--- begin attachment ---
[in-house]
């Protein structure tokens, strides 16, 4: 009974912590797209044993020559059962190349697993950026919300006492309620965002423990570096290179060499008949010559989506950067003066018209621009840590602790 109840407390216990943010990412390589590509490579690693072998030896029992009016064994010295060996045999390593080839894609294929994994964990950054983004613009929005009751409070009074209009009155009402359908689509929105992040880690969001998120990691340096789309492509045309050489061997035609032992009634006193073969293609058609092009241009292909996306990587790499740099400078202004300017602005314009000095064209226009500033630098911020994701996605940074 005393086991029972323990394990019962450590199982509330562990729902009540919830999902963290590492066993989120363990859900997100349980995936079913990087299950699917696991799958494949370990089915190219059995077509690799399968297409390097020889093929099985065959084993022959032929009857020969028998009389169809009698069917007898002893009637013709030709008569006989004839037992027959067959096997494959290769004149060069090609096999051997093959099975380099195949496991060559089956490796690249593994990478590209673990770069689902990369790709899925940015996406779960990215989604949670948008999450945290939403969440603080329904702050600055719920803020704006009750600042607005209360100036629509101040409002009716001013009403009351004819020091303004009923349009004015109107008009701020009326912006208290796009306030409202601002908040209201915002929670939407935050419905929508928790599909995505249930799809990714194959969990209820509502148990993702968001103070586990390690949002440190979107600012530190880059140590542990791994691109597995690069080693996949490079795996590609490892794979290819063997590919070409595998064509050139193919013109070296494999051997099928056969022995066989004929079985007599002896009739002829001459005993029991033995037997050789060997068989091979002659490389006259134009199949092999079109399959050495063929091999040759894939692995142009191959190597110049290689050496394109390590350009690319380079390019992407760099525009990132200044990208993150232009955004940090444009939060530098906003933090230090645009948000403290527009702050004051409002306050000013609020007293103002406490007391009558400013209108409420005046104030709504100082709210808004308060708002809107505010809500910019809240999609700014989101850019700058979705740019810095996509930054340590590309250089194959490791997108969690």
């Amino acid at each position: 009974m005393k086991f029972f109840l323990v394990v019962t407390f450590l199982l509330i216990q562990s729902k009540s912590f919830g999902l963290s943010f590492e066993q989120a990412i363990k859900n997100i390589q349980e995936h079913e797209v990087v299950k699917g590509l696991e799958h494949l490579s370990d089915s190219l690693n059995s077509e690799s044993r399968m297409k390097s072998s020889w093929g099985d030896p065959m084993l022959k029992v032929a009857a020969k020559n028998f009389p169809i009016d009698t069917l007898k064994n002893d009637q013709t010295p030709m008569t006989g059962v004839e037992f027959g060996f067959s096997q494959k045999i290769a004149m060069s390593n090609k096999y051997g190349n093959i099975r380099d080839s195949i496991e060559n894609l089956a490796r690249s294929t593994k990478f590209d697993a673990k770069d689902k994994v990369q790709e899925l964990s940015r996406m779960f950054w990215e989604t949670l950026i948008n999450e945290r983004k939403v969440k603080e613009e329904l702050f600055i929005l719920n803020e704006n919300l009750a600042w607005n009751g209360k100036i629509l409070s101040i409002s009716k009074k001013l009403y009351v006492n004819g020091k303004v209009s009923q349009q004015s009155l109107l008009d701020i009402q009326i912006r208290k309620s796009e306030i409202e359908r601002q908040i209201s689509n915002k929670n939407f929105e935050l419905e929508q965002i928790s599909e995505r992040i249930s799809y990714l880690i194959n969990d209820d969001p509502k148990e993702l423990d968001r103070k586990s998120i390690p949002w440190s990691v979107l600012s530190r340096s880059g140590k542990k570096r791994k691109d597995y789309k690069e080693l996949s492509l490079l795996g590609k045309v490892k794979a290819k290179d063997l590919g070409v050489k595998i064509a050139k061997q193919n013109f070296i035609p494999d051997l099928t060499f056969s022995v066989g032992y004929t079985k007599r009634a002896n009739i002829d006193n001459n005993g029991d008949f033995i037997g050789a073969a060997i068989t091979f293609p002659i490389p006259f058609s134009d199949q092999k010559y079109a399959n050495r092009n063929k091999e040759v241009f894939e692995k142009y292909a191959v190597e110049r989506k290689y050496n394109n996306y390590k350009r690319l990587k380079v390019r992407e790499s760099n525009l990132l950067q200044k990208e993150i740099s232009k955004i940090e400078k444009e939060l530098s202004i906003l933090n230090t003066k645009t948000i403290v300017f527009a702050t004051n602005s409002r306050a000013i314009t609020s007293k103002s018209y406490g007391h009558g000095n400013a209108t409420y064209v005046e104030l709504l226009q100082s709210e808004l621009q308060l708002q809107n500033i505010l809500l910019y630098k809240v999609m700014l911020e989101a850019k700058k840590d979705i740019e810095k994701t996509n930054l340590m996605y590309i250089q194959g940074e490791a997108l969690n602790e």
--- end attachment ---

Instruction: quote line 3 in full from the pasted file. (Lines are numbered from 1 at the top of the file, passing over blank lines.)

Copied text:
């Amino acid at each position: 009974m005393k086991f029972f109840l323990v394990v019962t407390f450590l199982l509330i216990q562990s729902k009540s912590f919830g999902l963290s943010f590492e066993q989120a990412i363990k859900n997100i390589q349980e995936h079913e797209v990087v299950k699917g590509l696991e799958h494949l490579s370990d089915s190219l690693n059995s077509e690799s044993r399968m297409k390097s072998s020889w093929g099985d030896p065959m084993l022959k029992v032929a009857a020969k020559n028998f009389p169809i009016d009698t069917l007898k064994n002893d009637q013709t010295p030709m008569t006989g059962v004839e037992f027959g060996f067959s096997q494959k045999i290769a004149m060069s390593n090609k096999y051997g190349n093959i099975r380099d080839s195949i496991e060559n894609l089956a490796r690249s294929t593994k990478f590209d697993a673990k770069d689902k994994v990369q790709e899925l964990s940015r996406m779960f950054w990215e989604t949670l950026i948008n999450e945290r983004k939403v969440k603080e613009e329904l702050f600055i929005l719920n803020e704006n919300l009750a600042w607005n009751g209360k100036i629509l409070s101040i409002s009716k009074k001013l009403y009351v006492n004819g020091k303004v209009s009923q349009q004015s009155l109107l008009d701020i009402q009326i912006r208290k309620s796009e306030i409202e359908r601002q908040i209201s689509n915002k929670n939407f929105e935050l419905e929508q965002i928790s599909e995505r992040i249930s799809y990714l880690i194959n969990d209820d969001p509502k148990e993702l423990d968001r103070k586990s998120i390690p949002w440190s990691v979107l600012s530190r340096s880059g140590k542990k570096r791994k691109d597995y789309k690069e080693l996949s492509l490079l795996g590609k045309v490892k794979a290819k290179d063997l590919g070409v050489k595998i064509a050139k061997q193919n013109f070296i035609p494999d051997l099928t060499f056969s022995v066989g032992y004929t079985k007599r009634a002896n009739i002829d006193n001459n005993g029991d008949f033995i037997g050789a073969a060997i068989t091979f293609p002659i490389p006259f058609s134009d199949q092999k010559y079109a399959n050495r092009n063929k091999e040759v241009f894939e692995k142009y292909a191959v190597e110049r989506k290689y050496n394109n996306y390590k350009r690319l990587k380079v390019r992407e790499s760099n525009l990132l950067q200044k990208e993150i740099s232009k955004i940090e400078k444009e939060l530098s202004i906003l933090n230090t003066k645009t948000i403290v300017f527009a702050t004051n602005s409002r306050a000013i314009t609020s007293k103002s018209y406490g007391h009558g000095n400013a209108t409420y064209v005046e104030l709504l226009q100082s709210e808004l621009q308060l708002q809107n500033i505010l809500l910019y630098k809240v999609m700014l911020e989101a850019k700058k840590d979705i740019e810095k994701t996509n930054l340590m996605y590309i250089q194959g940074e490791a997108l969690n602790e």